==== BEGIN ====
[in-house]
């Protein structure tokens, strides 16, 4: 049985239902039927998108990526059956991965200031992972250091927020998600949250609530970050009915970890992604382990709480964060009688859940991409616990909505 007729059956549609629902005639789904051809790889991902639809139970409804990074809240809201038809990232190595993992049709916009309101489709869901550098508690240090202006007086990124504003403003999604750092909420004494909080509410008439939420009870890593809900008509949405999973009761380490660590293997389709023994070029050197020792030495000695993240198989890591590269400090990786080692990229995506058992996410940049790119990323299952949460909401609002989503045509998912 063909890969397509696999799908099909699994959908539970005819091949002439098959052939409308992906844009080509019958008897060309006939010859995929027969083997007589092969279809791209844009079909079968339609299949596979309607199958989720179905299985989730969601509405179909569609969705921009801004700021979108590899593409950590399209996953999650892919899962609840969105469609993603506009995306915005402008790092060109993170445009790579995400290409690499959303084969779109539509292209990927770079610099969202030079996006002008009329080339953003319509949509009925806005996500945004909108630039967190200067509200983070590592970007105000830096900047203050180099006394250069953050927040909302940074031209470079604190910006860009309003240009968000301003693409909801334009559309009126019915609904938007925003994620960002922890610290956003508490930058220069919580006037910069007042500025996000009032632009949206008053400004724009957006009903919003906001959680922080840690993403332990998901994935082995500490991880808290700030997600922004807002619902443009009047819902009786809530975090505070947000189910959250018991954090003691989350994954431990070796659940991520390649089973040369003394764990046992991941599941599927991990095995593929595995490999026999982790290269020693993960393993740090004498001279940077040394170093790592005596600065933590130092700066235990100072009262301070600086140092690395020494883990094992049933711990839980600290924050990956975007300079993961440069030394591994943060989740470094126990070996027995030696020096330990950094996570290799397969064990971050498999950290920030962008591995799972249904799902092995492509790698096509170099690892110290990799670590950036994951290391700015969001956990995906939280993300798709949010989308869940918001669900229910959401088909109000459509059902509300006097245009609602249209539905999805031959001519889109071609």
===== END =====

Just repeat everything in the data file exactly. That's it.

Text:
[in-house]
């Protein structure tokens, strides 16, 4: 049985239902039927998108990526059956991965200031992972250091927020998600949250609530970050009915970890992604382990709480964060009688859940991409616990909505 007729059956549609629902005639789904051809790889991902639809139970409804990074809240809201038809990232190595993992049709916009309101489709869901550098508690240090202006007086990124504003403003999604750092909420004494909080509410008439939420009870890593809900008509949405999973009761380490660590293997389709023994070029050197020792030495000695993240198989890591590269400090990786080692990229995506058992996410940049790119990323299952949460909401609002989503045509998912 063909890969397509696999799908099909699994959908539970005819091949002439098959052939409308992906844009080509019958008897060309006939010859995929027969083997007589092969279809791209844009079909079968339609299949596979309607199958989720179905299985989730969601509405179909569609969705921009801004700021979108590899593409950590399209996953999650892919899962609840969105469609993603506009995306915005402008790092060109993170445009790579995400290409690499959303084969779109539509292209990927770079610099969202030079996006002008009329080339953003319509949509009925806005996500945004909108630039967190200067509200983070590592970007105000830096900047203050180099006394250069953050927040909302940074031209470079604190910006860009309003240009968000301003693409909801334009559309009126019915609904938007925003994620960002922890610290956003508490930058220069919580006037910069007042500025996000009032632009949206008053400004724009957006009903919003906001959680922080840690993403332990998901994935082995500490991880808290700030997600922004807002619902443009009047819902009786809530975090505070947000189910959250018991954090003691989350994954431990070796659940991520390649089973040369003394764990046992991941599941599927991990095995593929595995490999026999982790290269020693993960393993740090004498001279940077040394170093790592005596600065933590130092700066235990100072009262301070600086140092690395020494883990094992049933711990839980600290924050990956975007300079993961440069030394591994943060989740470094126990070996027995030696020096330990950094996570290799397969064990971050498999950290920030962008591995799972249904799902092995492509790698096509170099690892110290990799670590950036994951290391700015969001956990995906939280993300798709949010989308869940918001669900229910959401088909109000459509059902509300006097245009609602249209539905999805031959001519889109071609």